Here's an amazing story that any retailer can learn from, a story about the power of surprise and going above-and-beyond for the people that interact with you.
Earlier this week, Atlanta's PBS station WABE received this letter, which was accompanied by crumpled dollar bill. It read:
I like your shows and I would like you to make a new show named Super Heroes to the Rescue. I would like that.
Noah, 5 years old.
That image got posted to the community website Reddit, where a bunch of creative people leaped into action. They're now working on a comic book with Noah's requested title, which they will mail to him. That's Awesome Thing No. 1.
Then someone at WABE got wind of the letter, and they came up with Awesome Thing No. 2: A custom landing page for Super Heroes to the Rescue, complete with logo, and a personal note to Noah (you can read it at the bottom of that page).
I love this on so many levels. For one thing, there's the sheer spunk exhibited by the kid – an adult would never write this letter, because most of us are so jaded by the companies we deal with, we know it would never happen. It never once occurred to Noah that the station couldn't make a show for him (for a dollar, no less).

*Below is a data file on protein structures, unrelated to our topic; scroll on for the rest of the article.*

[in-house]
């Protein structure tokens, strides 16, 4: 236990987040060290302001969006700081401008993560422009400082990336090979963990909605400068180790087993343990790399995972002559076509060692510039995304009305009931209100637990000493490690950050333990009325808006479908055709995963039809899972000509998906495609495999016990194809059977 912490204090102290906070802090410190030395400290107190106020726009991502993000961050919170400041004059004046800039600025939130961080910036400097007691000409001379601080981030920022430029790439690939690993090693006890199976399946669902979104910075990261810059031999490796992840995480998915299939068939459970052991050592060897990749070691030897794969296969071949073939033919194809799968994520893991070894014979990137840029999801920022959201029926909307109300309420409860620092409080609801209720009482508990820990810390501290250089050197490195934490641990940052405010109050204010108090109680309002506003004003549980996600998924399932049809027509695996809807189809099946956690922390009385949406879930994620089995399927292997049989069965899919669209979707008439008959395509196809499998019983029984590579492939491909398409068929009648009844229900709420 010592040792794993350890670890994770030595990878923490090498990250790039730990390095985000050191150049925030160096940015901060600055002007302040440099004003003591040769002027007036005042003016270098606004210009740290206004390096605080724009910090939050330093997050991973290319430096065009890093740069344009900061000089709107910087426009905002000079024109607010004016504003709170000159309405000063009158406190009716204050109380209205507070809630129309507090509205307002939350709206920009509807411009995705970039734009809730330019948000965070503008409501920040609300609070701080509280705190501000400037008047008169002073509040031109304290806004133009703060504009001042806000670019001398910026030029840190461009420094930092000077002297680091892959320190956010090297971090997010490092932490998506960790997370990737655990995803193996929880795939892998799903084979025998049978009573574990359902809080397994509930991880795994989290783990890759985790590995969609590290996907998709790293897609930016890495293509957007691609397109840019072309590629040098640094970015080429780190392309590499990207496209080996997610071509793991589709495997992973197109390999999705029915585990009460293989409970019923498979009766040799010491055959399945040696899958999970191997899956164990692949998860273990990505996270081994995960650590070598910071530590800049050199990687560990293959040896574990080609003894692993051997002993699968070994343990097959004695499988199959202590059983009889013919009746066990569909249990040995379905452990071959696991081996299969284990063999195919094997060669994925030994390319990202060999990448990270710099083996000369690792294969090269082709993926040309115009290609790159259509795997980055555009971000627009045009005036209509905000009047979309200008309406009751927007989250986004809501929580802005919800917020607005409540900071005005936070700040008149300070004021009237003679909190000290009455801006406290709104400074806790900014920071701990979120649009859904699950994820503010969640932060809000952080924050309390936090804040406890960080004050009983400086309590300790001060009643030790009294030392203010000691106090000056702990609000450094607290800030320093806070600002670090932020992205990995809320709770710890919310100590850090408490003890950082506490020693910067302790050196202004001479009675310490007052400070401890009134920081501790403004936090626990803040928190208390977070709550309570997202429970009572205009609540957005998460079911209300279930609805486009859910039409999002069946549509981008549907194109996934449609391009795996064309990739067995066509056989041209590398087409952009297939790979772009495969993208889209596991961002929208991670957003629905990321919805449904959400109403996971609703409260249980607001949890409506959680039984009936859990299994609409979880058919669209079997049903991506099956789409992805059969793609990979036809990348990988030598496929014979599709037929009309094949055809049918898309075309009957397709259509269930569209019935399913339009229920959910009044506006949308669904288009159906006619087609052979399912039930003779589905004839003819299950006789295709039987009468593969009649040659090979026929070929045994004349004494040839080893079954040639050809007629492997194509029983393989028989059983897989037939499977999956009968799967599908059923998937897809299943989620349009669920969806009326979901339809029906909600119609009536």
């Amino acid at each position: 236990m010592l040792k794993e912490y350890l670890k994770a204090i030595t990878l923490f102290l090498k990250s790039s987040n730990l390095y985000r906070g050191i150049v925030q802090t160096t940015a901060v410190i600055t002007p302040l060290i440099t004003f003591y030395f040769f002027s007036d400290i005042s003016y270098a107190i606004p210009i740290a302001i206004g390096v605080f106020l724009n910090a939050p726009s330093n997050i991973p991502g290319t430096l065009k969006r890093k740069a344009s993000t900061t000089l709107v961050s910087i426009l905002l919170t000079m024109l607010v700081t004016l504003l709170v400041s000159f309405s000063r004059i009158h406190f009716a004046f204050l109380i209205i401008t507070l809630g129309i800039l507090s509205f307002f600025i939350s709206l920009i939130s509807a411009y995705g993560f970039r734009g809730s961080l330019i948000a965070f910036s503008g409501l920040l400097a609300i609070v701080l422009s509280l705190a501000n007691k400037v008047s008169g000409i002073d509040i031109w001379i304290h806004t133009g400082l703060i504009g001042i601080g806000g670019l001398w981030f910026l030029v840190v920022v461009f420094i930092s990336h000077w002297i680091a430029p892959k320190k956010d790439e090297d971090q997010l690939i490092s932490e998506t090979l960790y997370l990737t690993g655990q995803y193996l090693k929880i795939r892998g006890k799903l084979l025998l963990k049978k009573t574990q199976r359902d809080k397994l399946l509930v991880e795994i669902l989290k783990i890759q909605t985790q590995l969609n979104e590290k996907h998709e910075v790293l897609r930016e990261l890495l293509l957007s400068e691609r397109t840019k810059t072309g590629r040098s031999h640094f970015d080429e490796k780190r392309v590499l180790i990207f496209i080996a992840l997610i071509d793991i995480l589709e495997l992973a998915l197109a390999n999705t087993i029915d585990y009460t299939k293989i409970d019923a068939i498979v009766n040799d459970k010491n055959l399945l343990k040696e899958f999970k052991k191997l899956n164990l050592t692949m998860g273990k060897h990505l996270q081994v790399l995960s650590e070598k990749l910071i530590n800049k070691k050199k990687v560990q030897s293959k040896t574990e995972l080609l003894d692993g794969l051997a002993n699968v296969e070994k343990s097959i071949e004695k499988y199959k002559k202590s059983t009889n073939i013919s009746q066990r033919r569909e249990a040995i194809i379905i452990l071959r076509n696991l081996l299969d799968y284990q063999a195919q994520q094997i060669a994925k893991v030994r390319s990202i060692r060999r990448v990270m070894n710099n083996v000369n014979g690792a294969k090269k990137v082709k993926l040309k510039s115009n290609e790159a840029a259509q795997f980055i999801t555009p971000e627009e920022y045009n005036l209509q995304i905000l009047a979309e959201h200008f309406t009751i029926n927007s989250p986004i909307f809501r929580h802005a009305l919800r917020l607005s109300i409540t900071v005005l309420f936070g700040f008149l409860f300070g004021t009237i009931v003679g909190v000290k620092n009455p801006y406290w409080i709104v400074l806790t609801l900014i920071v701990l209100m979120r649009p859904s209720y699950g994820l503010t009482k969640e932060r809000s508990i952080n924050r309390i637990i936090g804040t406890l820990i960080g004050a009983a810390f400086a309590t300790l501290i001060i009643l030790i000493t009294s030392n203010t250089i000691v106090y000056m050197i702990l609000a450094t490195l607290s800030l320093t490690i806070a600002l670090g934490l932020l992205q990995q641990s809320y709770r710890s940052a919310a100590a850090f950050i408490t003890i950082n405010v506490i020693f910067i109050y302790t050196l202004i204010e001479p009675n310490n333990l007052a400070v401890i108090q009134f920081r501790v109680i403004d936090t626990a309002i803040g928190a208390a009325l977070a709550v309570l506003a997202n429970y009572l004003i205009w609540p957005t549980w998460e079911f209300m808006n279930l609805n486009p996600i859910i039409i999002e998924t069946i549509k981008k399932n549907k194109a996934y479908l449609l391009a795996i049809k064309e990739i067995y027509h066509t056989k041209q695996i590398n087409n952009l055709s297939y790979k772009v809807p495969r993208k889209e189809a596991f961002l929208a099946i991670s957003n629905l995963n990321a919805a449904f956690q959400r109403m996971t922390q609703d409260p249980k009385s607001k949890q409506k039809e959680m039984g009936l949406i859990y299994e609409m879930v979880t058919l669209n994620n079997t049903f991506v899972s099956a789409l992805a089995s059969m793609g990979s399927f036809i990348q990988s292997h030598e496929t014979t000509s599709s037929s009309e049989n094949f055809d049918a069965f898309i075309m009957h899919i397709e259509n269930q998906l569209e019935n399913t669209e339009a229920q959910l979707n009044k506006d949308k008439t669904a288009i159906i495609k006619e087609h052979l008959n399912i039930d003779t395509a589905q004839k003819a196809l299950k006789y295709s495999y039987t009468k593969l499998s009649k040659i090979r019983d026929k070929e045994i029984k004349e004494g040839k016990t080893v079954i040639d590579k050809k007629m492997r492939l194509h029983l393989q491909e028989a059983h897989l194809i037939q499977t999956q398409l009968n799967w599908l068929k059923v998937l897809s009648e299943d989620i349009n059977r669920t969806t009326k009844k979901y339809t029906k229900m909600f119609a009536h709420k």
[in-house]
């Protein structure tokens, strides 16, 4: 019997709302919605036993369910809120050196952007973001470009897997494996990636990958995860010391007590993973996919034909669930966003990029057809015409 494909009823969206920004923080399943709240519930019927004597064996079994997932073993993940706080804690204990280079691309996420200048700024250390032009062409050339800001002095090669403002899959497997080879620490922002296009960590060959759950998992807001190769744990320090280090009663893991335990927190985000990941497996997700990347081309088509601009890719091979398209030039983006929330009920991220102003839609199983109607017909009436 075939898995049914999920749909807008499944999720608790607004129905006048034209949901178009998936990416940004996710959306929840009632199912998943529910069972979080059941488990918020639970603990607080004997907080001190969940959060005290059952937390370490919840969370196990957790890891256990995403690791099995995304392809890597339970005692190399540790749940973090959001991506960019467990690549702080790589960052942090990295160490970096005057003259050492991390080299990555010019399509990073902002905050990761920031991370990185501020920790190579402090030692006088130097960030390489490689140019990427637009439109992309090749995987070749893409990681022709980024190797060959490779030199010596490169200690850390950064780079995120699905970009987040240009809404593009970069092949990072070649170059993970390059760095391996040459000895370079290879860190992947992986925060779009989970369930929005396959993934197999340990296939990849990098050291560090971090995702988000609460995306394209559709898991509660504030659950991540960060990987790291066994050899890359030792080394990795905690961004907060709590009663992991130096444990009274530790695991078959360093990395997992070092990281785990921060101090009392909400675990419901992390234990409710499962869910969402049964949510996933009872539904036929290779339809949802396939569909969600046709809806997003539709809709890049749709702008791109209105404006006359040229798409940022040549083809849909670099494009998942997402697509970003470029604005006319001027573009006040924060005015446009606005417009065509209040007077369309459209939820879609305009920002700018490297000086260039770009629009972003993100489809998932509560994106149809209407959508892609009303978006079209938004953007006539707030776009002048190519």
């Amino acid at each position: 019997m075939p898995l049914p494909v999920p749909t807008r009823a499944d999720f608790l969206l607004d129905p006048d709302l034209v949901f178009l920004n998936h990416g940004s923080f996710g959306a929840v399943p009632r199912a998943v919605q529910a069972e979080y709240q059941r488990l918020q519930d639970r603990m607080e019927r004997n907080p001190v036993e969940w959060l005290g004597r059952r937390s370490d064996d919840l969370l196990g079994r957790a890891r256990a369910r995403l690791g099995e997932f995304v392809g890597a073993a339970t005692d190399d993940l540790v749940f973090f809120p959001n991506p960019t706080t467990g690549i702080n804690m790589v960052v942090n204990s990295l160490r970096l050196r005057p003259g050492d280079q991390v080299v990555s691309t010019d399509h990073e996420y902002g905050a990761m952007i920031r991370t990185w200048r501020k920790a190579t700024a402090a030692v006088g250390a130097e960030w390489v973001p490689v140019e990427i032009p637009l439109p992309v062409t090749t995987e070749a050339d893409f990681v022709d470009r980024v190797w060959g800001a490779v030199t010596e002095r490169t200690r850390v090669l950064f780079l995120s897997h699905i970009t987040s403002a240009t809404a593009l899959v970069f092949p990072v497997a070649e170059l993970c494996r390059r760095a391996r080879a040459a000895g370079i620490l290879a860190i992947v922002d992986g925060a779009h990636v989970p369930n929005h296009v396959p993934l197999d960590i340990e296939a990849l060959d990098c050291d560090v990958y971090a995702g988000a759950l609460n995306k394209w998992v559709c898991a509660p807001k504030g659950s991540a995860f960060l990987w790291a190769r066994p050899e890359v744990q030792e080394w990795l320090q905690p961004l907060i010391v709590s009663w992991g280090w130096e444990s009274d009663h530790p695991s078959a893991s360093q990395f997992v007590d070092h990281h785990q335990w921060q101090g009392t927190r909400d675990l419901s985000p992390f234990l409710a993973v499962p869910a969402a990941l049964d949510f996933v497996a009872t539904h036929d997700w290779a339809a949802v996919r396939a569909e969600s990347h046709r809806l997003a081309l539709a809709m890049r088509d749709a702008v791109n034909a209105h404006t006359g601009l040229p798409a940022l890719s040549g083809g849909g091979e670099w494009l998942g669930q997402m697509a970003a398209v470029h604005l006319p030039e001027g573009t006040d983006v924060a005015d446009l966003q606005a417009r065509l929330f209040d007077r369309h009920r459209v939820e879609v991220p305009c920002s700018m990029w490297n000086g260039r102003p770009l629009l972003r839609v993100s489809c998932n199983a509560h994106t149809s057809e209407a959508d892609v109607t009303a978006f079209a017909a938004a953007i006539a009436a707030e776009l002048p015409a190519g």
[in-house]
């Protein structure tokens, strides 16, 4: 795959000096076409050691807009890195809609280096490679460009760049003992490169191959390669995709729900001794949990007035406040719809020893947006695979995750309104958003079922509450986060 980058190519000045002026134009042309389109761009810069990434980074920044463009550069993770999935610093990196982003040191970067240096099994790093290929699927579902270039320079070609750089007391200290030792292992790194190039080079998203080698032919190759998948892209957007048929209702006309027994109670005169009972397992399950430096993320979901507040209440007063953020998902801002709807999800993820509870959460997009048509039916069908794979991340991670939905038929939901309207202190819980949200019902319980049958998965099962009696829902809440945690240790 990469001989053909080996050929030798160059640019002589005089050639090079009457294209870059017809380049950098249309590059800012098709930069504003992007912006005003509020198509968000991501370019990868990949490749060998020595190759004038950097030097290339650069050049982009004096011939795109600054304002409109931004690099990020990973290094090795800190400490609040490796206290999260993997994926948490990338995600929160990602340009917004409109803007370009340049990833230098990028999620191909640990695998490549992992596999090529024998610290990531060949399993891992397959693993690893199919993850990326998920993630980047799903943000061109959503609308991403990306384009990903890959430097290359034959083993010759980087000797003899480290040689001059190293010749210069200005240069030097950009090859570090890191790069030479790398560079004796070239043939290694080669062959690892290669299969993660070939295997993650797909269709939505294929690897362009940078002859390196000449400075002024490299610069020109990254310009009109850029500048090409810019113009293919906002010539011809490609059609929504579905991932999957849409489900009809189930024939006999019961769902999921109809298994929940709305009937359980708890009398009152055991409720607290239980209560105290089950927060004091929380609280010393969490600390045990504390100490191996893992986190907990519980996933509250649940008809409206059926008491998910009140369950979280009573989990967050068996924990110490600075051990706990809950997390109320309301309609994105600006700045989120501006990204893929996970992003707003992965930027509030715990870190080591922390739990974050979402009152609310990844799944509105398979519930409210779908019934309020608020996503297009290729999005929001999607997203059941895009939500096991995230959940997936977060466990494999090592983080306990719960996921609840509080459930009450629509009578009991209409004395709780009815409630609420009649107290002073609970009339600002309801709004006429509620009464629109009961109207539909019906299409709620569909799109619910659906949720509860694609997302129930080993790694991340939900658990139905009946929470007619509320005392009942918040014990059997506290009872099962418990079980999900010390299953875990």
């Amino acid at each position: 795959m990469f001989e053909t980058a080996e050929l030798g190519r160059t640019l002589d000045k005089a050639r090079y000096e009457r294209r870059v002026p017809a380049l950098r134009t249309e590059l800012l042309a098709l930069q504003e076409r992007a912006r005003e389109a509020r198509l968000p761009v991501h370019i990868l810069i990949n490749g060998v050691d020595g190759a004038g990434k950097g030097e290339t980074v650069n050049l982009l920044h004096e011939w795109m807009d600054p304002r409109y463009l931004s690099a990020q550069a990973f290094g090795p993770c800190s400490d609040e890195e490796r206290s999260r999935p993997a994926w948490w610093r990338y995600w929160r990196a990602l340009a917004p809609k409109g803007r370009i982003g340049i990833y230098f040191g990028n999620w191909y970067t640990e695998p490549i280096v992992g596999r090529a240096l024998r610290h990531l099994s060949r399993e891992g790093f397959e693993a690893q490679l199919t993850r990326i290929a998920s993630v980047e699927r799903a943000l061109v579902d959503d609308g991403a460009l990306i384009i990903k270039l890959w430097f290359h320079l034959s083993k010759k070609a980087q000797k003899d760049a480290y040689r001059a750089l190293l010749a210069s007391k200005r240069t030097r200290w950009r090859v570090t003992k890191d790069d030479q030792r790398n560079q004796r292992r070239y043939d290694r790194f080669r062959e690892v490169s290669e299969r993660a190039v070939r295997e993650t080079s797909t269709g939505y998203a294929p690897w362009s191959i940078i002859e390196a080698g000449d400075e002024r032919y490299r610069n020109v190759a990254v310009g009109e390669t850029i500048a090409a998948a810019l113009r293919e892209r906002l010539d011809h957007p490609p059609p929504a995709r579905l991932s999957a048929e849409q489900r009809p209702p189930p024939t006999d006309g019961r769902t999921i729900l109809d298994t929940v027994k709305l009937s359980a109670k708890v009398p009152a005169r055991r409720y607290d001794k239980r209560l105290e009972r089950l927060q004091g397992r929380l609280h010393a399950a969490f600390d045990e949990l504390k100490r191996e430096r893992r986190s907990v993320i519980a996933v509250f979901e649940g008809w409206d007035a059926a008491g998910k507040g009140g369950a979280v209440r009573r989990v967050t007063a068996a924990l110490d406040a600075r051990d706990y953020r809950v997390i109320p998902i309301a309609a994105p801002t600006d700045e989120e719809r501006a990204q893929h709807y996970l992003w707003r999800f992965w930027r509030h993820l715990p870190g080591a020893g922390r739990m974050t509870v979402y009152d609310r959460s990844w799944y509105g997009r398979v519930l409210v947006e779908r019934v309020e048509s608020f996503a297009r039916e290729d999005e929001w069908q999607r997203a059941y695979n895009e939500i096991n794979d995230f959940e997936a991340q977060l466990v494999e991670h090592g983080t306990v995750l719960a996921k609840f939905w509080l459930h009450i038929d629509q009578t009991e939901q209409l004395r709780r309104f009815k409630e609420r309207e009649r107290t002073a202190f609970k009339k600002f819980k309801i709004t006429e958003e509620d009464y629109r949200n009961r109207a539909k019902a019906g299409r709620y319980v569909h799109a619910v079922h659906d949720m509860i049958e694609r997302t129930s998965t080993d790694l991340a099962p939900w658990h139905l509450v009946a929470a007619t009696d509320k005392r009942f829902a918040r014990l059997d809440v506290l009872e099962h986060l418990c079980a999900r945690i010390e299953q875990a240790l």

Then you have the generosity of the Redditors. Then you have the willingness of the folks at WABE to break from their script and do something memorable for one of their customers. Then you have the fact that it all happened within the space of a couple of days.
Think what a difference it would make if retailers took this kind of initiative. It's not like your customers aren't talking to you and making requests – they're doing it millions of times a day, 140 characters or less at a time. And some retailers are indeed looking for opportunities to be amazing – the story of the Moosejaw coat comes to mind.
When was the last time your company did something amazing, unexpected, jaw-dropping for a customer? What's your strategy for doing so, consistently, so that it becomes part of the story your customers tell about you?
James Bickers is the senior editor of Retail Customer Experience, and also manages webinars for Networld Media Group. He has more than 20 years experience as a journalist and innovative content strategist, with publication credits in national, international and regional publications.